The Word Church Services at the Word Church of Vicksburg, 1201 Grove St., begin at 10 a.m. with Sunday school, followed by worship at 11:30. Bible Class begins at 6:30 p.m. Tuesday with Hour of Power Prayer. Intercessory prayer begins at 6 p.m. Saturday. Apostle Oscar L. Davis is pastor, 601-807-3776.

Zion Travelers M.B. Services at Zion Travelers M.B. Church, 1701 Poplar St., begin with Sunday school at 9:30 a.m., under the direction of Virginia Houston, minister and superintendent. Eddie James Lee, is deacon and assistant superintendent. The following are at 11 a.m. — Communion each first Sunday; worship each second and fourth Sunday; women’s ministry each third Sunday; and youth ministry each fifth Sunday. Choir practice is Monday after the second and fourth Sunday and Thursday after the first and third Sunday at 6 p.m. Tuesday, intercessory prayer is at 6 p.m. Prayer meeting is at 5:30 p.m. Wednesday. Bible study is at 6. Alfred E. Lassiter Jr. is pastor.

Burnett called it humbling to portray the Scriptures on screen and gratifying to “breathe fresh visual life into incredible stories for a global audience.” The miniseries offers rare depth and the chance to create a “legacy” project, said Burnett, 50, whose credits also include the new singing contest “The Voice” and the upcoming Emmy Awards ceremony. “I could be 80 or 90 and it could still be on television,” he said of “The Bible.”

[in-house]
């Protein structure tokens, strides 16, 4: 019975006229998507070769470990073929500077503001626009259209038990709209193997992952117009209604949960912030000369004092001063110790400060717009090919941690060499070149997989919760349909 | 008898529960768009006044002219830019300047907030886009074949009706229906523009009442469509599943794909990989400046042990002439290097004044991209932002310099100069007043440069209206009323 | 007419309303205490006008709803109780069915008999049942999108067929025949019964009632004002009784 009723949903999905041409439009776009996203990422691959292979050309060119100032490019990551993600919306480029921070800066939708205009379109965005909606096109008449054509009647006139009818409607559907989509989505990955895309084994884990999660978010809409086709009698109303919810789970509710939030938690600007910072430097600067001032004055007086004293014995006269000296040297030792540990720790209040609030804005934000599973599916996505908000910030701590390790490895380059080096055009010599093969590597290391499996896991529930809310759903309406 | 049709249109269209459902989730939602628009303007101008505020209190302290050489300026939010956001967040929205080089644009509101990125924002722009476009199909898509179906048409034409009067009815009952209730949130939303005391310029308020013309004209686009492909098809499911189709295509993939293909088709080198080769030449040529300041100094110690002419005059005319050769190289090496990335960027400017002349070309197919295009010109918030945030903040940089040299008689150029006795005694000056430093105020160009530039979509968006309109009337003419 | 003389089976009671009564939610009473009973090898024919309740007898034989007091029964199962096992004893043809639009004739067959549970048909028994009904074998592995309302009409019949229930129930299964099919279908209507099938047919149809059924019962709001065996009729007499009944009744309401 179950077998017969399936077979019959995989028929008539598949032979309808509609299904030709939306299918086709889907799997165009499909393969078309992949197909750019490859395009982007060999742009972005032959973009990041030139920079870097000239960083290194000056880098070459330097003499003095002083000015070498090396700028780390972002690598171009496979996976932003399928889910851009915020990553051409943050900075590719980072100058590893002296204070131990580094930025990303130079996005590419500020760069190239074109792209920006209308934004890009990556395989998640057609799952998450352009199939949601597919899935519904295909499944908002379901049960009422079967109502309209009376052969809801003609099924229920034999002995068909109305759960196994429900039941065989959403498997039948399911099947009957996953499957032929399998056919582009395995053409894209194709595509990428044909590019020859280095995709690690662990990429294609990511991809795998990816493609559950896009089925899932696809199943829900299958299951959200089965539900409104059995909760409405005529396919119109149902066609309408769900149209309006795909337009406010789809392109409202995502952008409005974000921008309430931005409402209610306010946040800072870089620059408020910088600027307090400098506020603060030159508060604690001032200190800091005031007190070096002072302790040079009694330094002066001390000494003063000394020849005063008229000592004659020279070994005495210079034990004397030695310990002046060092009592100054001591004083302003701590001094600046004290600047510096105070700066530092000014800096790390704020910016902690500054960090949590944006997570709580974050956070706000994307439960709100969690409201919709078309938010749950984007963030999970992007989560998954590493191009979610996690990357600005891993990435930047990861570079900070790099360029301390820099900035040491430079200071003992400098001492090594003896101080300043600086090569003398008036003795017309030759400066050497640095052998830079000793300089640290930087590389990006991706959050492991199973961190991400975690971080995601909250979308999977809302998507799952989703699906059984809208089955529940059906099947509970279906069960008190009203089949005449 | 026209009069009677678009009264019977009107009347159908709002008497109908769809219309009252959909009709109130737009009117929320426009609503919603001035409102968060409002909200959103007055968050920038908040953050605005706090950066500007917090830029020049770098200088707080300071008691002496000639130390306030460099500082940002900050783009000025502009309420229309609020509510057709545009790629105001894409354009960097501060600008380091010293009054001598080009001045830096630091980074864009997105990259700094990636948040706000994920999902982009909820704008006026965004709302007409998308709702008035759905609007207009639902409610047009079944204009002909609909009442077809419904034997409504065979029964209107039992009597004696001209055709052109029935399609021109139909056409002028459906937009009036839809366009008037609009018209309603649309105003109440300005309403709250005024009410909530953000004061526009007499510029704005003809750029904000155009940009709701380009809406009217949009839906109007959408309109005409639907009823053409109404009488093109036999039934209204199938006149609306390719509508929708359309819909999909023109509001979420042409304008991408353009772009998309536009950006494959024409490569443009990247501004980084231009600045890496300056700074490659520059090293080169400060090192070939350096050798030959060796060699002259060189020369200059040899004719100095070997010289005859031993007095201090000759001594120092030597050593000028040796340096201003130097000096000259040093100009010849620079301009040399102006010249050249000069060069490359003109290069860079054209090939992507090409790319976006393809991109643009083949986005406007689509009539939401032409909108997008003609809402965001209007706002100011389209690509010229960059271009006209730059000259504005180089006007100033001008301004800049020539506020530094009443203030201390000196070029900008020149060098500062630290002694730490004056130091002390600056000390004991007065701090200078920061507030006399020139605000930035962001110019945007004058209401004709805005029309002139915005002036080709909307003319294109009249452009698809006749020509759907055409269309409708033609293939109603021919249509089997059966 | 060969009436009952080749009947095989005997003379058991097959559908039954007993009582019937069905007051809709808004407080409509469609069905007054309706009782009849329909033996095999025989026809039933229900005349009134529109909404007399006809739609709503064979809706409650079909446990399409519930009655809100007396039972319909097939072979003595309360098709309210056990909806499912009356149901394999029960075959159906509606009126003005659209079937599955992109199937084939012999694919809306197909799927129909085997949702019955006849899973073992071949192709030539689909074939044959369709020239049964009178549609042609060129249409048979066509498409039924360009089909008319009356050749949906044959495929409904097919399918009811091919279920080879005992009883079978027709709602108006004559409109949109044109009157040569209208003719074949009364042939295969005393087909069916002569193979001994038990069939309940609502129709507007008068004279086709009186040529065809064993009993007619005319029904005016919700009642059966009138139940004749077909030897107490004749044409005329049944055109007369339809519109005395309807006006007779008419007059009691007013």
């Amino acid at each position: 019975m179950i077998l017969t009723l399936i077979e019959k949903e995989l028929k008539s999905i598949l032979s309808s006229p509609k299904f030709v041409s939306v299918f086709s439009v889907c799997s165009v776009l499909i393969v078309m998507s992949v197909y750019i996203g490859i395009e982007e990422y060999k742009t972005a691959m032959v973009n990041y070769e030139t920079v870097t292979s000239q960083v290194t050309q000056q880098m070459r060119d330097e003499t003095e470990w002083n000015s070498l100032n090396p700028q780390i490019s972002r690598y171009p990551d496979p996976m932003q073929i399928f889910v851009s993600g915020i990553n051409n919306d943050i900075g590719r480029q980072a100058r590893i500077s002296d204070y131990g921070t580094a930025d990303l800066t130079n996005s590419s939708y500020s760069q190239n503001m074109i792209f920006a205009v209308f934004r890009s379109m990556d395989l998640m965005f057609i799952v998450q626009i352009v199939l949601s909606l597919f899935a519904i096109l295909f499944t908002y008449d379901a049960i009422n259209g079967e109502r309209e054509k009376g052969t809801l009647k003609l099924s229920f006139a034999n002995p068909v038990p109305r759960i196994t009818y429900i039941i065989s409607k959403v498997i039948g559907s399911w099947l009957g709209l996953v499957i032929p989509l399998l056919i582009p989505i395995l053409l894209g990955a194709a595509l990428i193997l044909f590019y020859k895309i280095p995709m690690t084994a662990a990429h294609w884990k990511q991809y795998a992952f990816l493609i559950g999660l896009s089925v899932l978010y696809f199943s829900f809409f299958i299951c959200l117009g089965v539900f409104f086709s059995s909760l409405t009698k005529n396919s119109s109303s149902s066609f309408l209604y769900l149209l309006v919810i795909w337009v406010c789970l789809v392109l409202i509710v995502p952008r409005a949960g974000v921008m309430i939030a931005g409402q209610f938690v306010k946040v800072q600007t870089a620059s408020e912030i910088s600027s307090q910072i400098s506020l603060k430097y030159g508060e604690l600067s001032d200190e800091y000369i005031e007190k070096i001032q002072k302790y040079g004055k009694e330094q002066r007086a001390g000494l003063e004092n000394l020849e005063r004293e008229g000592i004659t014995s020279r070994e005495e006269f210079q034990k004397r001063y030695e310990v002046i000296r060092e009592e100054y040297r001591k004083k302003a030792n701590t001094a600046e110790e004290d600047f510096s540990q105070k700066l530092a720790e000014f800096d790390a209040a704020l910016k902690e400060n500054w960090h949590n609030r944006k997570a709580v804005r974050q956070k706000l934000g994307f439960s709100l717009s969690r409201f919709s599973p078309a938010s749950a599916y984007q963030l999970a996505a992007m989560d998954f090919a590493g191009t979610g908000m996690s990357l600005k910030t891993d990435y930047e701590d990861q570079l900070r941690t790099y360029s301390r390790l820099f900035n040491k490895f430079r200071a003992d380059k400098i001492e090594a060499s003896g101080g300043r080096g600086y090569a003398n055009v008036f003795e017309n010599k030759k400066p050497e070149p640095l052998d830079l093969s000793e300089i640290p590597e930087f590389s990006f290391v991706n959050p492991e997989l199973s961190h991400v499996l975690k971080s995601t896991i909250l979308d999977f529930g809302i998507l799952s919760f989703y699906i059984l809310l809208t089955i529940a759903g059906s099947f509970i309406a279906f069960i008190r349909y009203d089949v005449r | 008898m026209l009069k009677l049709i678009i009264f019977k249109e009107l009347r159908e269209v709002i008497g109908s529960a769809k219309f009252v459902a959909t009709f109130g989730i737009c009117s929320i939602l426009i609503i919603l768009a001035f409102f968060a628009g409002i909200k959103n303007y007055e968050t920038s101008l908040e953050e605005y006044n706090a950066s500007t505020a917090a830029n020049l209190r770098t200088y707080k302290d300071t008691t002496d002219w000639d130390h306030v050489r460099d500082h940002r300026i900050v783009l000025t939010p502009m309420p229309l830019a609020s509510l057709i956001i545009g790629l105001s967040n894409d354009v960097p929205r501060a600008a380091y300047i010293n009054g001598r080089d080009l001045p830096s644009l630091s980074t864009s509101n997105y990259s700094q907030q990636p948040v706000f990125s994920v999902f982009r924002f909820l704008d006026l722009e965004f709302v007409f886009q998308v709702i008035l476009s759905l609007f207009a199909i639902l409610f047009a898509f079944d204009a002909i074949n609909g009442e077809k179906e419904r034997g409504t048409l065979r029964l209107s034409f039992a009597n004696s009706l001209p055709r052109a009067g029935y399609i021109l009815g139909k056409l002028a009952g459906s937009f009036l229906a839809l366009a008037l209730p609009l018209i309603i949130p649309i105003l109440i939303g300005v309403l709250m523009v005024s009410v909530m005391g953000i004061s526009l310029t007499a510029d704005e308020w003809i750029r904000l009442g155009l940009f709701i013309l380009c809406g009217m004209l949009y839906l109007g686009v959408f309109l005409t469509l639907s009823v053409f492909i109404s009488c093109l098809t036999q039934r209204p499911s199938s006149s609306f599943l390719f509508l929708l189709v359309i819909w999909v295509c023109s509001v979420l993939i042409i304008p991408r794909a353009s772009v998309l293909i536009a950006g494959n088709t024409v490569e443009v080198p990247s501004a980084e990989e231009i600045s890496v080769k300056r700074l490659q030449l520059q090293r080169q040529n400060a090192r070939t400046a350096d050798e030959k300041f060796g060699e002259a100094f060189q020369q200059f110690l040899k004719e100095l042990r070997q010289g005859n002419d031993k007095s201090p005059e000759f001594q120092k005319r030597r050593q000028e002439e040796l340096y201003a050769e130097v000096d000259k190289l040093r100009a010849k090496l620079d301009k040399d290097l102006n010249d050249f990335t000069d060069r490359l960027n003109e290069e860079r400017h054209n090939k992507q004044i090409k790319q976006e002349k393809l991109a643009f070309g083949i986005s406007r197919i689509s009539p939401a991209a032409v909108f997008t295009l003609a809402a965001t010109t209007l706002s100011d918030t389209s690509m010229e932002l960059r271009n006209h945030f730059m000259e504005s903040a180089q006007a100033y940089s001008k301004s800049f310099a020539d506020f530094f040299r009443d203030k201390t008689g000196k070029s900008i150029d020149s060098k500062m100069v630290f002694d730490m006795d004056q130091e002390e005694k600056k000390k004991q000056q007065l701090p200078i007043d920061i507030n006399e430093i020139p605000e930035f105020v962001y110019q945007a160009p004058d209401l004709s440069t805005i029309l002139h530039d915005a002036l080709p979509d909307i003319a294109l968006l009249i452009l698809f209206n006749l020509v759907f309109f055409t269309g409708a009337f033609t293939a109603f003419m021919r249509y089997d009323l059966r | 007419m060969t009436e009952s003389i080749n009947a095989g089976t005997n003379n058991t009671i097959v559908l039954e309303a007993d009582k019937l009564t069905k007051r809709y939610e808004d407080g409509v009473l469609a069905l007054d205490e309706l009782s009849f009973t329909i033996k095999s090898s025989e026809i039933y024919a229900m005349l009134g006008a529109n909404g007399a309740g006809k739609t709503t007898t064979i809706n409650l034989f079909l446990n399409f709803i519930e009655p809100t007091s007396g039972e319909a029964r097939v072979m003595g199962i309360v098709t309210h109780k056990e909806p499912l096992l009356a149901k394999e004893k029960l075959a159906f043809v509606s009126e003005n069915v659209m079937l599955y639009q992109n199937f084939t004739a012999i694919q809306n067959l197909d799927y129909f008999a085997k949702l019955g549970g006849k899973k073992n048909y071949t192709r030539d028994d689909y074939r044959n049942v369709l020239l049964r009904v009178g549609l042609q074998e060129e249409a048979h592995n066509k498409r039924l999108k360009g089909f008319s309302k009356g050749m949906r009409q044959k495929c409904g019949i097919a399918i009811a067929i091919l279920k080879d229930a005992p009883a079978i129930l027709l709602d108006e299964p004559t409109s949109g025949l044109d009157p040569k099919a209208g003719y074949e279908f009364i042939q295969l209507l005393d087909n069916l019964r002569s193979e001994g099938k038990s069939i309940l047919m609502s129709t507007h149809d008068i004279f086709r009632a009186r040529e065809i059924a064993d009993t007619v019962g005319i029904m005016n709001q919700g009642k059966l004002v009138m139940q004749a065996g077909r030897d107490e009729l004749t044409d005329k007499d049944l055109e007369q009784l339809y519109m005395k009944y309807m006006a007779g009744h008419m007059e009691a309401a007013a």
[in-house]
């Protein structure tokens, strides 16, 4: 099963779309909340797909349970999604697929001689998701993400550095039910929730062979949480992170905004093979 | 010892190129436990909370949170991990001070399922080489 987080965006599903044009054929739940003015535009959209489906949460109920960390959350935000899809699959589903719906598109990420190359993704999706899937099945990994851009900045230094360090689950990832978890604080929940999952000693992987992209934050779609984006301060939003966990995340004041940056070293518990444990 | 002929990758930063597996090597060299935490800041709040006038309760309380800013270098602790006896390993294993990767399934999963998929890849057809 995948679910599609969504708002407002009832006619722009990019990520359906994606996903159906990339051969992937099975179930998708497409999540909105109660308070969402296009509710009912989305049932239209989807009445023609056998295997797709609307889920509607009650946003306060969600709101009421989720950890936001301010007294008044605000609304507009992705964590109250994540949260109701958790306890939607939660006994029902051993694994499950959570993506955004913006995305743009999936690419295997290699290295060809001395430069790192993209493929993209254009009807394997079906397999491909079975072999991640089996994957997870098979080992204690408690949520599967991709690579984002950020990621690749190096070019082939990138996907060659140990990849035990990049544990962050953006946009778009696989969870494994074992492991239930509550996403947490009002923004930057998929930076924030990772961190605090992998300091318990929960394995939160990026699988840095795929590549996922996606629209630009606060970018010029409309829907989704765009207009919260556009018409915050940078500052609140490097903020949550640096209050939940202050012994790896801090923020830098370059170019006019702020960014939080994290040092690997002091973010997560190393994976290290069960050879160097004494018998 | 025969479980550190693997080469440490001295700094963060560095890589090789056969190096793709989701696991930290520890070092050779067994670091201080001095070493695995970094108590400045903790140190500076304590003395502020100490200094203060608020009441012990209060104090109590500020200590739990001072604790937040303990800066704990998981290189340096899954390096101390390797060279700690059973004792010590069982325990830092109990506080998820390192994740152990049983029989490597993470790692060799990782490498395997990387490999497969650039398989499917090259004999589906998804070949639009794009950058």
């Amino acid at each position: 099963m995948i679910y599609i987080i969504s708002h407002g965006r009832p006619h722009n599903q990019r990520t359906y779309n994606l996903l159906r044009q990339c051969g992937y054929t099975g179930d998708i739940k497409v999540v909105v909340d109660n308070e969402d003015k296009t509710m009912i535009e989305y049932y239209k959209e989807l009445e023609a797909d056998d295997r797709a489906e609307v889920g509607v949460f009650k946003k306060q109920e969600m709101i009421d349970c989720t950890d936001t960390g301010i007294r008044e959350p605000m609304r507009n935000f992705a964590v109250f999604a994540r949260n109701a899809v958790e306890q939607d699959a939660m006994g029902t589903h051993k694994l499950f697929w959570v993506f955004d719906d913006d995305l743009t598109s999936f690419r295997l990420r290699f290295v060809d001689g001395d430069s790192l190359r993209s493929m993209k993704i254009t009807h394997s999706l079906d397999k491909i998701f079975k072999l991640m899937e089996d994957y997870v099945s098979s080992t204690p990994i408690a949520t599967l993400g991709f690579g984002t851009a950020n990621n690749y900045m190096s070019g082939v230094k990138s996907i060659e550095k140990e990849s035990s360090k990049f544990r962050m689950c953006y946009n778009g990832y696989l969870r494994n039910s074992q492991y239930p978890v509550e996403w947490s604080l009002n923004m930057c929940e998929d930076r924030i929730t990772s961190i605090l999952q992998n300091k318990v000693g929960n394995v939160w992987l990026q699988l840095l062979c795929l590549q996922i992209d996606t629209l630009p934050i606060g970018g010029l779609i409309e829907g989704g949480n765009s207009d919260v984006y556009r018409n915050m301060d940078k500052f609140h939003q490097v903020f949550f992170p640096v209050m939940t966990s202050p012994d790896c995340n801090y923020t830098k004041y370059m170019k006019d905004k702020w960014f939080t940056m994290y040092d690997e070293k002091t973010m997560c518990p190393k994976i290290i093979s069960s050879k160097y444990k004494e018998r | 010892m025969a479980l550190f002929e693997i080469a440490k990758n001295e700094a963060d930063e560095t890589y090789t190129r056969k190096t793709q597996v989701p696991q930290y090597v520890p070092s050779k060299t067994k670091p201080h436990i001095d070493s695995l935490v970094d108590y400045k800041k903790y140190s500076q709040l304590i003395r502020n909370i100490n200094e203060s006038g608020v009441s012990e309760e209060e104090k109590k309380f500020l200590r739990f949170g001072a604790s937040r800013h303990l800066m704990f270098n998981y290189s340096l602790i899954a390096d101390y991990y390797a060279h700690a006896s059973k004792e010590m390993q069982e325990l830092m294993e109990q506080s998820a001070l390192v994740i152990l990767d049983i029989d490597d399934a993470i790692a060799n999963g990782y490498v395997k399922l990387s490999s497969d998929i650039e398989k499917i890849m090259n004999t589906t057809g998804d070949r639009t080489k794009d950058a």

Steve Wilson, sports editor | E-mail: | Tel: 601.636.4545 ext 142

SCHEDULE MHSAA baseball June 4, 1 and 6 p.m. at Trustmark Park

ON TV 6 p.m. Fox - In a meeting of former Red Sox pitchers at Turner Field, Derek Lowe will take the hill for the Atlanta Braves as they face the Cincinnati Reds, who will start Bronson Arroyo on the mound. MLB roundup/C3


Former Vicksburg High standout went 2-for-3 with a double, three RBIs and a run scored to lead Tulane to a 7-1 victory over Houston on Friday in the C-USA Tournament.


Rockets hire Kevin McHale as coach